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Earliest animals flexed their muscles
A group of British and Canadian palaeontologists have found fossils that show the earliest evidence of animal locomotion.

The team from the University of Oxford and Memorial University of Newfoundland, found fossilised trails left by Ediacarans, an enigmatic assemblage of soft-bodied creatures that lived 30 million years before modern animals evolved.

The find, in 565 million-year-old rocks at Mistaken Point in Newfoundland, Canada, appears in the current issue of the journal Geology.

The discovery of 70 fossilised trails, each about 5 to 17 centimetres long, is comparable to the kinds of marks left in the sea floor by modern animals like sea anemones, the researchers say.

Although they can't pin the trails to a specific creature, the discovery shows at least some of the Ediacarans were mobile, and hence must have had muscles.

Similarities in the trails to the modern-day anemone Urticina suggest the organisms that left the fossil traces may have had a muscular 'foot', the researchers say.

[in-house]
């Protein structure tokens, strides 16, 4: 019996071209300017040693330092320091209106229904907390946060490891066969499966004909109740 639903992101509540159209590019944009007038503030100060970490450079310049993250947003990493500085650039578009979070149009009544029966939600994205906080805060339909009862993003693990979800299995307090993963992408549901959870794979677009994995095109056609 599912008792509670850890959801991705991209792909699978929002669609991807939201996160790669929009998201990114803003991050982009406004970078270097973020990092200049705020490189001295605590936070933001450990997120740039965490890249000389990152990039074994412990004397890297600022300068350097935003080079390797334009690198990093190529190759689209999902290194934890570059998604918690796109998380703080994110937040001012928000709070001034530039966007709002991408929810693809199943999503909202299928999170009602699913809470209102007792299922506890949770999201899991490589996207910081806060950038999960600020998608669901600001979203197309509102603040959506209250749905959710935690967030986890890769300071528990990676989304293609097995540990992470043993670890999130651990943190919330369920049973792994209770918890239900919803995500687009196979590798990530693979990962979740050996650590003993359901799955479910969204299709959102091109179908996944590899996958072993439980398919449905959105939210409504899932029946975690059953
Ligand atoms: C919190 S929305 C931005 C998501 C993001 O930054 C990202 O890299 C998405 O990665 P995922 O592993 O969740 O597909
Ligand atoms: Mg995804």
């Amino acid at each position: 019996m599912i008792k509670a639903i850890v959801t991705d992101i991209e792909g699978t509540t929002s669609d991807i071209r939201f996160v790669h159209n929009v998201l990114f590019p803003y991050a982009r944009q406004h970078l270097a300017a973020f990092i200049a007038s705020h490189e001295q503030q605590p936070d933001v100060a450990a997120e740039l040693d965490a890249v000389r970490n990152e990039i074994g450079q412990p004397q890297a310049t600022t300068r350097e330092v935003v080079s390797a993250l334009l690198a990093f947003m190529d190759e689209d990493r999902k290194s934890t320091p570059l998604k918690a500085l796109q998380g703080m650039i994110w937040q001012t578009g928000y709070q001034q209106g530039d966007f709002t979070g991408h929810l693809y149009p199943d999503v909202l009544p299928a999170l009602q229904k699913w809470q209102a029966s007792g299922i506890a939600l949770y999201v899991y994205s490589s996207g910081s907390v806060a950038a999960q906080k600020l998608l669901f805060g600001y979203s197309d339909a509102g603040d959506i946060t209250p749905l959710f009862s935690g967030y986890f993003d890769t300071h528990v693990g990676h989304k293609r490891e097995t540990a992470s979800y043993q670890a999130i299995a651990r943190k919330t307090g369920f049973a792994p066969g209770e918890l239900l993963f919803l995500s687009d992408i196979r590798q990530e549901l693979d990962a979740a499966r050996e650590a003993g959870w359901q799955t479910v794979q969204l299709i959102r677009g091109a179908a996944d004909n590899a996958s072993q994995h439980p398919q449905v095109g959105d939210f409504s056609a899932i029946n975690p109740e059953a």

"This is exciting because it is the first evidence that creatures from this early period of Earth's history had muscles to allow them to move around, enabling them to hunt for food or escape adverse local conditions and, importantly, indicating that they were probably animals," says University of Oxford PhD student Alex Liu.

The Ediacarans are the earliest complex organisms before the Cambrian 'explosion of life' which marked the development of modern complex life.

But debate continues over just exactly what the Ediacarans looked like, or even what they were.
Stranger than fiction

"Some of the later species - particularly in Australia and the White Sea - do in my view seem to be early animals," says Lui. "But the morphological characteristics of earlier forms, [such as] those in Newfoundland, leave their biological affinities difficult to resolve at present - though we are working on it."

Professor Pat Vickers-Rich of Monash University in Melbourne, has recently been studying Ediacaran fossils in Namibia. She says palaeontologists originally thought the Ediacarans were jellyfish, worms and soft corals.

"Now we know they are so different to anything we know today," she says.

"Some of them were absorbers, absorbing their nutrients directly through the chemical environment with no mouth parts at all. Others, like Rangea had a kind of proboscis that grazed microbial mats."

Vickers-Rich says the Namibian fossils, from a locality called the Nama group in southern Namibia, represents the "last gasp of the Ediacaran fauna".

No one knows how the Ediacarans became extinct, but Rich hypothesises it may have been due to a build up of oxygen and changing oceanic chemistry, which may have favoured the new Cambrian animals.

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